Section Six - Traditional Mapping Tools

Most of the tools we've looked at so far work well for very low-polygon meshes, or meshes with relatively flat surfaces. In this section we'll look at using some of Max's traditional tools for mapping more complicated shapes. If you're going to be mapping a character, for instance, you'll find yourself using this technique more than any other.
I've reached a point where I've got a lot of polygons surrounding the main body of the ship that planar mapping just isn't ideal for. A cylindrical map would be best.

At this point I applied a "Mesh Select" modifier, and selected all of the faces that fell roughly in a cylindrical shape around the body of the ship. (Selecting the faces in the Unwrap UVW modifier, unfortunately, doesn't work.)

Note that at this point instead of adding a mesh select modifier, you could also collapse the modifier stack and select faces at the polygon sub-object level.
When I finished selecting faces I added a "UVW Mapping" modifier. (Different from the Unwrap UVW modifier!) I changed the mapping to "Cylindrical" and hit "Fit". This fit the shape of the cylindrical mapping gizmo snugly around the faces I had selected. In practice, you will need to change the alignment of the gizmo if your polygons aren't lined up along the Z axis.
At this point we have two choices. If there are other sections of the mesh that need special mapping (cylindrical, spherical, etc), we could add another mesh select modifier, pick the faces we want, and add another UVW Mapping modifier on top of that. However, for our space ship mesh there are only a couple simple bits to clean up, so let's get back to our Unwrap UVW mode.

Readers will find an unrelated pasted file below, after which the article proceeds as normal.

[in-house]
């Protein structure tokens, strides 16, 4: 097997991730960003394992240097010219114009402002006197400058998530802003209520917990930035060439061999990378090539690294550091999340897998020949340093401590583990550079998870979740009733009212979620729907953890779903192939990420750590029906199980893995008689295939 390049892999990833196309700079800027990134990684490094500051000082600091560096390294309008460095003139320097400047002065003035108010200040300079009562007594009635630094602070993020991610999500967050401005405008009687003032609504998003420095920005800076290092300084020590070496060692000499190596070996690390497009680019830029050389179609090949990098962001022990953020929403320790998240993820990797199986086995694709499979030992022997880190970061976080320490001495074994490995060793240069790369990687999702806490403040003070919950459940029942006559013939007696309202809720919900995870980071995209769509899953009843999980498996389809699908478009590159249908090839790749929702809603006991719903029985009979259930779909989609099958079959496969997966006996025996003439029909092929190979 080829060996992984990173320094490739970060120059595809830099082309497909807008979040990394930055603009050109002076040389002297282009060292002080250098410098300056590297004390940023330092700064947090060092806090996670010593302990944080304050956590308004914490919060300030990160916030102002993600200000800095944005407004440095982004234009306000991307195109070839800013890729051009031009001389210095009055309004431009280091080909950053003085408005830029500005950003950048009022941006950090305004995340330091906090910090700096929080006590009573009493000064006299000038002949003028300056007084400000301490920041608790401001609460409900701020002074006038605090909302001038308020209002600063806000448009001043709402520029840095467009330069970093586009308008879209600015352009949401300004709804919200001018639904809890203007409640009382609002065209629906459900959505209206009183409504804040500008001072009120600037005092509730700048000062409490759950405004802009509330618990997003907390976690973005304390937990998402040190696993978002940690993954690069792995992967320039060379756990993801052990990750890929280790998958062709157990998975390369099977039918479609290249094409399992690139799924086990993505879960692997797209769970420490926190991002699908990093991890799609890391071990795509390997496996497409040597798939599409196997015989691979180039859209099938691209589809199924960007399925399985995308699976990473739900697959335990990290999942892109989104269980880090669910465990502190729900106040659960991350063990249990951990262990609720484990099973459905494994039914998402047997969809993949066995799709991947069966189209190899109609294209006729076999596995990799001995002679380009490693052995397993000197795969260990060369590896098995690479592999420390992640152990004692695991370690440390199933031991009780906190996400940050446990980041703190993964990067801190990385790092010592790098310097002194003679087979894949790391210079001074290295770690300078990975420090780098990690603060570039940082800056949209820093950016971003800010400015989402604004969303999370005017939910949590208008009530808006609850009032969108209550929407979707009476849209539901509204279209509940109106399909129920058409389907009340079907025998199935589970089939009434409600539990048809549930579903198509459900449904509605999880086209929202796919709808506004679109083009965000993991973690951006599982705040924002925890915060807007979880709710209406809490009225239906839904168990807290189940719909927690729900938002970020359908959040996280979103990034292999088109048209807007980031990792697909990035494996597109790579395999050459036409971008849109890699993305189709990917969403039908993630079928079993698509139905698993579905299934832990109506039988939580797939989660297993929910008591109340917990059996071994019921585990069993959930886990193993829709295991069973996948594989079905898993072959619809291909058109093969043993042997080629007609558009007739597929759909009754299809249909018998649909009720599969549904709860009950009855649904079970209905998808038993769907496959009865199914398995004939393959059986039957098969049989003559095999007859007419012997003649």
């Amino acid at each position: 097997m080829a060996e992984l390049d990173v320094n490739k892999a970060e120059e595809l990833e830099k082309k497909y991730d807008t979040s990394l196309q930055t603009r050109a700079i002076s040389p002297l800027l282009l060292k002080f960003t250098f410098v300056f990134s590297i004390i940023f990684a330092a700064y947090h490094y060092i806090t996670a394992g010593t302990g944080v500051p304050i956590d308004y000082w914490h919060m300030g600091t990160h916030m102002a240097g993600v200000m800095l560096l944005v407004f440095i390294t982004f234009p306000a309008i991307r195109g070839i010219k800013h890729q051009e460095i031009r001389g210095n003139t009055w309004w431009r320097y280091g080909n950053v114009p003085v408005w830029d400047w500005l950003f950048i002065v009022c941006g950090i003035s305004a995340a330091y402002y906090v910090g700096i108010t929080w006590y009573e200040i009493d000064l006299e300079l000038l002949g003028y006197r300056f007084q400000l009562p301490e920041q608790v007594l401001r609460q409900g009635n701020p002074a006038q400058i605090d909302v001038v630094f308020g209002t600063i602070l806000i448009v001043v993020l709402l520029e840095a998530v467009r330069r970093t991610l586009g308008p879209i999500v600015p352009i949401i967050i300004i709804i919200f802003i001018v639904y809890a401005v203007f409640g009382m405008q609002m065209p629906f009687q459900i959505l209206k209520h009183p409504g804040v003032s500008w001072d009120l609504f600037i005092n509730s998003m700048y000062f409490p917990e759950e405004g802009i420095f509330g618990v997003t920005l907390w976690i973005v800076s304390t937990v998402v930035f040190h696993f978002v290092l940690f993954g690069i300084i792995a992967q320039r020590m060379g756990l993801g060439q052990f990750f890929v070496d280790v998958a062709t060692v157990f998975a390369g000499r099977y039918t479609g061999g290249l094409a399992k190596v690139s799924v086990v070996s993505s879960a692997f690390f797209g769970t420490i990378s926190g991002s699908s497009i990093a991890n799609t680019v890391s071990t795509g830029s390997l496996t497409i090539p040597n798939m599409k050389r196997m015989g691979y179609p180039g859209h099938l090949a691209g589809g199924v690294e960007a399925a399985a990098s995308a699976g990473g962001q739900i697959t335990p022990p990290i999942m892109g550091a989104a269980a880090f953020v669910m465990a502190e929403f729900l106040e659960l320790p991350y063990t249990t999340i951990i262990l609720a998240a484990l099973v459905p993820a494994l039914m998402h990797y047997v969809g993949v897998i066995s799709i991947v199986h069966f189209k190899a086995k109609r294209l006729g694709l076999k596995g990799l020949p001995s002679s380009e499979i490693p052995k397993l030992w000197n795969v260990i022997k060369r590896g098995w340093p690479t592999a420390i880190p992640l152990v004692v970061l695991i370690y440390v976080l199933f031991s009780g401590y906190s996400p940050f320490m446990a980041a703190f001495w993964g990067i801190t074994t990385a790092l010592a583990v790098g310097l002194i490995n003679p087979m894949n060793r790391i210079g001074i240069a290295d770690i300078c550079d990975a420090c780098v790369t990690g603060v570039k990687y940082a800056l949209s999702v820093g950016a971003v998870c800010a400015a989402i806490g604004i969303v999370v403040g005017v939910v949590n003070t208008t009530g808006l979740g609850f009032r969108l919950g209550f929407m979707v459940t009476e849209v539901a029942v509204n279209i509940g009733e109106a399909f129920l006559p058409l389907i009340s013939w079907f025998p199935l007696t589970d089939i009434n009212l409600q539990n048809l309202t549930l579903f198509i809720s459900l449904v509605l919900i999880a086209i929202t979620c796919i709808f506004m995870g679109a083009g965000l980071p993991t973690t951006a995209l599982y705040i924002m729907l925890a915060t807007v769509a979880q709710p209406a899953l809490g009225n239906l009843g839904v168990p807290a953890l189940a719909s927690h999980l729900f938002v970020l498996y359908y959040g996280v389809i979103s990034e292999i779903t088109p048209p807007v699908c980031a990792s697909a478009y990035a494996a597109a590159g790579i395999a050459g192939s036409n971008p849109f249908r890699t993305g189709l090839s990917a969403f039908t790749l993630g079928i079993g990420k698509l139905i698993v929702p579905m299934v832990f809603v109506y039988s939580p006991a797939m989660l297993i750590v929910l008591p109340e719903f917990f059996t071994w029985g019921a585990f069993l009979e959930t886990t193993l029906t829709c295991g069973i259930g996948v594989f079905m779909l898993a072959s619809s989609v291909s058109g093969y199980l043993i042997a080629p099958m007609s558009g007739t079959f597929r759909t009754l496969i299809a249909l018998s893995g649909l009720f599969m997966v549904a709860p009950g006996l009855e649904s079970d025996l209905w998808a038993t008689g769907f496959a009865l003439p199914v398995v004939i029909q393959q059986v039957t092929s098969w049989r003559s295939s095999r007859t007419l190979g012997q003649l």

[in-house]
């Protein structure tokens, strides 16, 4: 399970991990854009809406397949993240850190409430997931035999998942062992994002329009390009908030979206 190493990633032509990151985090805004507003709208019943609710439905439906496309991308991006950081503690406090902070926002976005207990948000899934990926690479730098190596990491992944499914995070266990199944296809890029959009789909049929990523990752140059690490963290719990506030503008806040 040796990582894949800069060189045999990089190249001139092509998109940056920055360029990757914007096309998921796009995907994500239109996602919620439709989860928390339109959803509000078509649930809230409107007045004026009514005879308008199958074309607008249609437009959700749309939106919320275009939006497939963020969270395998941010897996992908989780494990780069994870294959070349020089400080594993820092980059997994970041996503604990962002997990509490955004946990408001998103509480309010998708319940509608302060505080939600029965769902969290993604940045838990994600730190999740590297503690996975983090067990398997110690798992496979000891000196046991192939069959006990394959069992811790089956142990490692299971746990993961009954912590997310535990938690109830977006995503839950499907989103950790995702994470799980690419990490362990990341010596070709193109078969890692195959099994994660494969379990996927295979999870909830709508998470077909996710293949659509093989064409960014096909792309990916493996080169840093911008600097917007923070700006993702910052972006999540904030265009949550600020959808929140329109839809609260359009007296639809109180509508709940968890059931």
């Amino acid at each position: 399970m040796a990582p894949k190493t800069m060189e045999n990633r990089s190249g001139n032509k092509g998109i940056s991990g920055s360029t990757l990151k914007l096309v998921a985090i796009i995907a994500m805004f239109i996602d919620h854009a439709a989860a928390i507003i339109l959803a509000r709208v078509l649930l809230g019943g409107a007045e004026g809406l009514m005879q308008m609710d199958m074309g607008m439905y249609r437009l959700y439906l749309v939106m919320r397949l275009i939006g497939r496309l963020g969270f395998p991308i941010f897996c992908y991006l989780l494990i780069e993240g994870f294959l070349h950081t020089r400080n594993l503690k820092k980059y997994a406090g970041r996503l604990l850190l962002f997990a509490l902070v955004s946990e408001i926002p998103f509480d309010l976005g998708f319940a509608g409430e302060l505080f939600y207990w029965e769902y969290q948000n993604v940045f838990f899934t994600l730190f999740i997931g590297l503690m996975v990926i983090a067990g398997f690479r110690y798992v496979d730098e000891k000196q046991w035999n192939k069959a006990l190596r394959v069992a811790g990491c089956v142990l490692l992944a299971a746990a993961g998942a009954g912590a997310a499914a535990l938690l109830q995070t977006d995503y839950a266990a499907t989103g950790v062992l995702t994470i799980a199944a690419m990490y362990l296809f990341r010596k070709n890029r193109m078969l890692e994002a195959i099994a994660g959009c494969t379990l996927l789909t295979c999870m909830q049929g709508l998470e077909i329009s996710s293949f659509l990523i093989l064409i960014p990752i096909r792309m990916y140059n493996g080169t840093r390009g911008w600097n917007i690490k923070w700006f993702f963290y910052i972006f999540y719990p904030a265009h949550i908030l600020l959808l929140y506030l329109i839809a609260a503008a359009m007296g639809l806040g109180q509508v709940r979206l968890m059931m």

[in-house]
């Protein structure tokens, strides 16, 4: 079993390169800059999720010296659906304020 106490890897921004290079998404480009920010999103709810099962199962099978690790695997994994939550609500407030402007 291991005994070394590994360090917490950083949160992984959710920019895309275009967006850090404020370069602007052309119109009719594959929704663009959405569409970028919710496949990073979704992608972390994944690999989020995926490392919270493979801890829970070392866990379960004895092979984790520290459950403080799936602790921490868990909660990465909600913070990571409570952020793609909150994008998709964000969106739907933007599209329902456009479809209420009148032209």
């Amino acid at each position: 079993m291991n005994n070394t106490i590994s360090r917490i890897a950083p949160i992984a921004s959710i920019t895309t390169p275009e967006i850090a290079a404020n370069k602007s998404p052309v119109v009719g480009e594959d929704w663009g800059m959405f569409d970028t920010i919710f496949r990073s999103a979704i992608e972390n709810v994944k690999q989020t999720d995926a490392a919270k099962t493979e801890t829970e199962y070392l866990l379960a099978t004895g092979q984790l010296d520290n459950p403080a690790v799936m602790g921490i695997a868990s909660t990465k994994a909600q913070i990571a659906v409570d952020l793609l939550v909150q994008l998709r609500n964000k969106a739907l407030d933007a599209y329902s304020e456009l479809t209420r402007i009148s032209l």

Before we can add the Unwrap UVW modifier, we need to make sure we have the correct polygons selected. (Right now only the polygons we cylindrically mapped are selected.) So add another "Mesh Select" modifier and select all the faces, then add the Unwrap UVW modifier on top of that.
Once again, the mapping coordinates aren't quite ideal, so I scaled and moved them so that they don't overlap. It would also be nice to break this large chunk up a bit. To do this, I selected the faces that I wanted to become a separate element, then clicked on Tools->Break (Ctrl-B). Now I can move those faces off to the side without also stretching the adjacent faces.

Next: Finishing Touches

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